Being able to give yourself space before you respond, listening to your body. That is something I learnt on the Feldenkrais mat. It came from taking time to explore movements, how I add tension, when was it not necessary? How could I move more easily, with just enough tension, action, not more? And eventually I discovered something a little elusive, something I can’t force, a state I arrive in, which I call ‘body neutral’. Where my emotions are free to move around, I’m not holding them in my body pattern. And there I can sense which holding relates to which emotions. When I can release the physical tension, the emotional tone lowers too. It doesn’t vanish (this isn’t magic) but it lessens the height of the emotional colour, and I can engage with the issue more simply.

With others, I am more able to sort out what’s my emotional baggage, and what belongs to the other. Which in itself makes challenging discourse easier. (Of course, it’s a work in progress, I’m not perfect).
With an embodied sense of myself, it is easier to feel when I am being myself, and when I am taking on guises or cloaks of behaviours that aren’t mine, that don’t belong to me. The behaviours that I learnt as a child, or young adult that don’t fit me. 

I often think that Feldenkrais is about reducing the masks that we all put up. The armour that we raise to defend our egos, ourselves, is also that which reduces us, lessens us. When I am more myself, I am more relaxed, easier to be with in most ways. But less guarded, and more comfortable in my own skin. I am able to work out how I fit in my own skin, rather than trying to fit in a way that I think I should, that other people tell me I should.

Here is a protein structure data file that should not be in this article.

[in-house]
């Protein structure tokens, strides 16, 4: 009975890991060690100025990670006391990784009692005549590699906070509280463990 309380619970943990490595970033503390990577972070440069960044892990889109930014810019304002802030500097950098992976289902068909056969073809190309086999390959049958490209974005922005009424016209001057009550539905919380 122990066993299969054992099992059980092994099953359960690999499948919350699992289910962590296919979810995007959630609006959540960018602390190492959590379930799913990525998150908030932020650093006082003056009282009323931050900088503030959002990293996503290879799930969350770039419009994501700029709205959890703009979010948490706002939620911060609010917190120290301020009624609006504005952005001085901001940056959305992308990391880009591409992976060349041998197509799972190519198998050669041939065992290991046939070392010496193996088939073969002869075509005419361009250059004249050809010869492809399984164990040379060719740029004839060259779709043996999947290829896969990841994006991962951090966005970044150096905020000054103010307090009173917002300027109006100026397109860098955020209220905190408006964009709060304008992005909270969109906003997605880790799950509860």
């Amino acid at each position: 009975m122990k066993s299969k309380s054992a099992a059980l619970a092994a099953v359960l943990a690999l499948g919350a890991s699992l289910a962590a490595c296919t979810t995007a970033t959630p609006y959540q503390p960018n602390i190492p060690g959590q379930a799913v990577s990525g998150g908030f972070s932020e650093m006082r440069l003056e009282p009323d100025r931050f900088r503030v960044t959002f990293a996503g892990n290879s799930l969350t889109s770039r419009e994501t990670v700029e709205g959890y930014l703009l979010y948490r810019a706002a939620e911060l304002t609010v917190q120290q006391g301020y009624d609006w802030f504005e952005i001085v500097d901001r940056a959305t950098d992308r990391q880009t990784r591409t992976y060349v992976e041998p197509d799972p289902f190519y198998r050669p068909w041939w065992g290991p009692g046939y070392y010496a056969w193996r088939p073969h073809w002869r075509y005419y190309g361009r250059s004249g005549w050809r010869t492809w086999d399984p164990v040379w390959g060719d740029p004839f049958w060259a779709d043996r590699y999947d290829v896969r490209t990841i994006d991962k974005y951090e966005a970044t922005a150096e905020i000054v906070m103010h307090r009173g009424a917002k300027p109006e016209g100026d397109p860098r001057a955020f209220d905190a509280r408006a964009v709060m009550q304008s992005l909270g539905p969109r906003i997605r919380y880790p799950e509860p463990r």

Sometimes of course, we need defence, especially around people we find difficult, or who might wish us harm, but how can we make an armour that protects us, but doesn’t confine us. Often people describe their armour as something hard that they make of themselves. How could our armour be lighter, softer, more malleable from the inside out? And how can we take it off when we don’t need it more easily? Just what we need, when we need it, Not more, not less. 

If this was interesting or resonated, I’d love to know. I think this journey of looking after ourselves, and self care is one of the gifts that we get from a moving mindfulness practice like Feldenkrais.